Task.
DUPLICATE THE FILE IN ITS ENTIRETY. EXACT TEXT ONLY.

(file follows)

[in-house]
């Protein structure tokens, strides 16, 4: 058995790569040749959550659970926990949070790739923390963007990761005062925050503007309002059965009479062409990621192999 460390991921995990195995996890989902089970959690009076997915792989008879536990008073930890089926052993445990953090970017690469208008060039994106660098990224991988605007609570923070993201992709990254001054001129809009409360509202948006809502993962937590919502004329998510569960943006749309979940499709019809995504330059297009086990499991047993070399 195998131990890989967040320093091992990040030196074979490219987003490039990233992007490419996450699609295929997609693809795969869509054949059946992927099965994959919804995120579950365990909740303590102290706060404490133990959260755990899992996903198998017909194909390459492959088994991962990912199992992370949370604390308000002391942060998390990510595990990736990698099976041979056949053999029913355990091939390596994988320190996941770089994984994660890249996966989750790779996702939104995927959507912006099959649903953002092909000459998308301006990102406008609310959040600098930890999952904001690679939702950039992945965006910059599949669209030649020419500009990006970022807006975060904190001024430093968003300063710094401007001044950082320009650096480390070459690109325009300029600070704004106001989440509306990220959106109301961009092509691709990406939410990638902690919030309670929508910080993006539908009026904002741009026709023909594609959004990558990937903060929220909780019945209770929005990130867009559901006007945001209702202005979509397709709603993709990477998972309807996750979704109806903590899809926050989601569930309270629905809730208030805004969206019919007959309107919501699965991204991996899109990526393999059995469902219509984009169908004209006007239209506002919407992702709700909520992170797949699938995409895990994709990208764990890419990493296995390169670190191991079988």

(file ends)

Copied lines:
[in-house]
């Protein structure tokens, strides 16, 4: 058995790569040749959550659970926990949070790739923390963007990761005062925050503007309002059965009479062409990621192999 460390991921995990195995996890989902089970959690009076997915792989008879536990008073930890089926052993445990953090970017690469208008060039994106660098990224991988605007609570923070993201992709990254001054001129809009409360509202948006809502993962937590919502004329998510569960943006749309979940499709019809995504330059297009086990499991047993070399 195998131990890989967040320093091992990040030196074979490219987003490039990233992007490419996450699609295929997609693809795969869509054949059946992927099965994959919804995120579950365990909740303590102290706060404490133990959260755990899992996903198998017909194909390459492959088994991962990912199992992370949370604390308000002391942060998390990510595990990736990698099976041979056949053999029913355990091939390596994988320190996941770089994984994660890249996966989750790779996702939104995927959507912006099959649903953002092909000459998308301006990102406008609310959040600098930890999952904001690679939702950039992945965006910059599949669209030649020419500009990006970022807006975060904190001024430093968003300063710094401007001044950082320009650096480390070459690109325009300029600070704004106001989440509306990220959106109301961009092509691709990406939410990638902690919030309670929508910080993006539908009026904002741009026709023909594609959004990558990937903060929220909780019945209770929005990130867009559901006007945001209702202005979509397709709603993709990477998972309807996750979704109806903590899809926050989601569930309270629905809730208030805004969206019919007959309107919501699965991204991996899109990526393999059995469902219509984009169908004209006007239209506002919407992702709700909520992170797949699938995409895990994709990208764990890419990493296995390169670190191991079988």